• Well, obviously… We have two trains running here. One of two things will stop the thermal expansion. Either the ocean will equilibriate or SSTs will fall back down to the equilibrium state temperature. (or, yet, a combination of both) i was just giving a hypothetical situation here to demonstrate a point. If our current “pause” in surface temps were maintained, eventually (after hundreds of years) the ocean would equilibriate and thermal expansion would cease. If it warms further, then it will take longer to equilibriate. If it cools, then shorter time. And, of course, if temps drop down to the current equilibrium state temperature, then thermal expansion will also cease. The important thing to realize is that even as SSTs have not been increasing (the pause…) thermal expansion has been continuing. So, your statement that “… the SST just follows suit and the rest of the ocean as well.” is false…

      • “You got it!”

        Svalgaard! i was just bringing your last comment down here so we could talk about it. (sheesh)…

      • Nice of vuk to bring the rahmstorf graph down here because it’s relevent to our little discussion…

      • Nice of vuk to bring the rahmstorf graph down here
        Two things:
        1) the figure is marred by the additional Magnetic Change.
        2) the sea level rise follows the global temperature with no lag [no ‘hundreds’ of years time scale for ‘equilibrium’].

      • Svalgaard, it’s a derivative plot. (one shouldn’t expect a lag of hundreds of years here) What we should expect to see over long periods of time is a divergence of the two graphs with the rate of sea level rise falling below that of temperature…

        We have yet to discuss “the ocean equilibriating” in depth yet. (i hope to do that) Something that you said a few comments back begins to touch on it: “If you instantaneously changed the SST by 1C, the colder ocean would soon erase that change.” Now imagine what would happen if the 1C change were sustained at the surface so that the colder ocean would constantantly be “erasing” that change. In other words, the cooler ocean would be constantly sinking heat into the ocean all the while that the SST remains unchanged. (in reality, the SST would be rising were it not for the heat sinking capacity of the ocean)…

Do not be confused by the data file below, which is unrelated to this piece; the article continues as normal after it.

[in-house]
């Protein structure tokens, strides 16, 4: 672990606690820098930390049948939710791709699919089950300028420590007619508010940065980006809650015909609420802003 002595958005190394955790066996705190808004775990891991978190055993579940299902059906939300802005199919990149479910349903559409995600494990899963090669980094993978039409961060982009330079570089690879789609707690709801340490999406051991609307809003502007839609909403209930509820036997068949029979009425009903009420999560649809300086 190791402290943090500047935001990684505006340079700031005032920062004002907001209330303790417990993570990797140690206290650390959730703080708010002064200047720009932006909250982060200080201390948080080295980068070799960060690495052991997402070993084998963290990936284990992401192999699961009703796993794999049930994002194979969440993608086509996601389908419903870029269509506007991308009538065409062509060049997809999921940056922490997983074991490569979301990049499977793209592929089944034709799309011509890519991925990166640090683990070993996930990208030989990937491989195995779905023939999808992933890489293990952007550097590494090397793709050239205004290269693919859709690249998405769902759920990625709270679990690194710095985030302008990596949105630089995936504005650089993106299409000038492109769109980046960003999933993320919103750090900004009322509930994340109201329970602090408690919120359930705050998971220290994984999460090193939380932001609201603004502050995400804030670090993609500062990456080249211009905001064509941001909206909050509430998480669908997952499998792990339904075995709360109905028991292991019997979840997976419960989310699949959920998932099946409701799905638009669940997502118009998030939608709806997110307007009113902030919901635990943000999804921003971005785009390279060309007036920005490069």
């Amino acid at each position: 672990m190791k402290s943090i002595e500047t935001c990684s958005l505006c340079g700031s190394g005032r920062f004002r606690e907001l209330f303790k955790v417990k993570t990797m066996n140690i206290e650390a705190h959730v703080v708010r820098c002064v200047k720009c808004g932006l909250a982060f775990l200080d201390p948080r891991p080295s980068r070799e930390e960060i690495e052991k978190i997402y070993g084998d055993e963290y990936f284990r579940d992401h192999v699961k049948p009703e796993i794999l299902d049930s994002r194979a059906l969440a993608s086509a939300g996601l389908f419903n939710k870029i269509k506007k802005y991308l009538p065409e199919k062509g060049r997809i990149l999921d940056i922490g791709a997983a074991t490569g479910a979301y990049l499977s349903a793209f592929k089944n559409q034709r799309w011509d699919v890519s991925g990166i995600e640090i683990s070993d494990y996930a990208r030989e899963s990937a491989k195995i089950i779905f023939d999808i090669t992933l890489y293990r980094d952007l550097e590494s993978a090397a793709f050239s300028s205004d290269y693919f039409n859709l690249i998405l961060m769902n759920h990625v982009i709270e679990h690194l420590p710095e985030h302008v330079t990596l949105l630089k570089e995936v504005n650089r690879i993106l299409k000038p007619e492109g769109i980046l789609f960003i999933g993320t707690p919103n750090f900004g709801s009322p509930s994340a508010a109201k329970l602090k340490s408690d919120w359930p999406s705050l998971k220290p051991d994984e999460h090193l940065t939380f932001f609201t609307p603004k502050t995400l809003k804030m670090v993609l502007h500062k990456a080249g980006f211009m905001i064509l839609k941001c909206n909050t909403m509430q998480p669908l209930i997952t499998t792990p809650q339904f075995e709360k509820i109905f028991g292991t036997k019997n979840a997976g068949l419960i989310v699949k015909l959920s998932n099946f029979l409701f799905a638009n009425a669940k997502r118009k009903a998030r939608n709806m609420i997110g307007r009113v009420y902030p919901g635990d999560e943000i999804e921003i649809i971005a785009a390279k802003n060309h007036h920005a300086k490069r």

Running into time restraints again. See you again tomorrow (i hope)…

      • Svalgaard, it’s a derivative plot.
        There is some possible confusion about the difference between the ‘rise’ and the ‘rate of rise’. If the sea level rises 3 mm in the year 2000 [say] what is the ‘rate of the rise’?
        It is not a derivative plot as far as the rate of rise is concerned. It shows how much the sea level increases each year. If you want to know how much the sea level has risen over a period of years, add up [‘integrate’] the rises for each year, but you cannot just plot as a function of the year.

        Now imagine what would happen if the 1C change were sustained at the surface so that the colder ocean would constantly be “erasing” that change. In other words, the cooler ocean would be constantly sinking heat into the ocean all the while that the SST remains unchanged.
        So, the ocean would slowly heat up and the SST would slowly fall unless [and this is the important point] some external forcing [e.g. the Sun] acted to heat up the surface. So again, the oceans respond to the incoming energy flux as it happens. Since that flux changes with time [is cyclic] so will the ocean temperature cycle [albeit with smaller amplitude]. There is no ‘equilibrium state’ the oceans are seeking to maintain and thus the oceans do no ‘equilibriate’.

      • Lsvalgaard
        If, as you contend, solar variability is too small to have a significant effect on climate, how is it that you seem to contend that it does have a significant effect on ocean temperatures?

      • I don’t, but Afonzarelly does. Our discussion is purely about hypothetical cases to clarify his concepts.